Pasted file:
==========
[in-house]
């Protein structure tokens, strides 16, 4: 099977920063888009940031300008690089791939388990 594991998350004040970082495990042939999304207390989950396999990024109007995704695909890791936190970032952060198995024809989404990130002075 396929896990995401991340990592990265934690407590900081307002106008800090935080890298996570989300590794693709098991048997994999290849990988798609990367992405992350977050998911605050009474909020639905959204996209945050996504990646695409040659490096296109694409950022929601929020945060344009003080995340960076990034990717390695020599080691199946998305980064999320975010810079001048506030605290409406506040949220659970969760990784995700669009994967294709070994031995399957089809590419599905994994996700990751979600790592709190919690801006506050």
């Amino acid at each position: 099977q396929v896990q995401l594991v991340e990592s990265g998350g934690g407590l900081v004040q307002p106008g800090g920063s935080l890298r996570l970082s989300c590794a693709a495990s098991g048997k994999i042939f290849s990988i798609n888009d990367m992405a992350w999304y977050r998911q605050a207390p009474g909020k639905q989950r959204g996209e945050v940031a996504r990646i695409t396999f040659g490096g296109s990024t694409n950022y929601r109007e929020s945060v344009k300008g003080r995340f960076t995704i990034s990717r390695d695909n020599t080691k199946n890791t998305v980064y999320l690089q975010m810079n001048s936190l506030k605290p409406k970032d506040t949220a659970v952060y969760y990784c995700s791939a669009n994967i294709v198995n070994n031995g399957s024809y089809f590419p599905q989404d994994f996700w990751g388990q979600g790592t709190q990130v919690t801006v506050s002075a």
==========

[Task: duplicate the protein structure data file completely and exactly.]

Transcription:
[in-house]
């Protein structure tokens, strides 16, 4: 099977920063888009940031300008690089791939388990 594991998350004040970082495990042939999304207390989950396999990024109007995704695909890791936190970032952060198995024809989404990130002075 396929896990995401991340990592990265934690407590900081307002106008800090935080890298996570989300590794693709098991048997994999290849990988798609990367992405992350977050998911605050009474909020639905959204996209945050996504990646695409040659490096296109694409950022929601929020945060344009003080995340960076990034990717390695020599080691199946998305980064999320975010810079001048506030605290409406506040949220659970969760990784995700669009994967294709070994031995399957089809590419599905994994996700990751979600790592709190919690801006506050």
């Amino acid at each position: 099977q396929v896990q995401l594991v991340e990592s990265g998350g934690g407590l900081v004040q307002p106008g800090g920063s935080l890298r996570l970082s989300c590794a693709a495990s098991g048997k994999i042939f290849s990988i798609n888009d990367m992405a992350w999304y977050r998911q605050a207390p009474g909020k639905q989950r959204g996209e945050v940031a996504r990646i695409t396999f040659g490096g296109s990024t694409n950022y929601r109007e929020s945060v344009k300008g003080r995340f960076t995704i990034s990717r390695d695909n020599t080691k199946n890791t998305v980064y999320l690089q975010m810079n001048s936190l506030k605290p409406k970032d506040t949220a659970v952060y969760y990784c995700s791939a669009n994967i294709v198995n070994n031995g399957s024809y089809f590419p599905q989404d994994f996700w990751g388990q979600g790592t709190q990130v919690t801006v506050s002075a």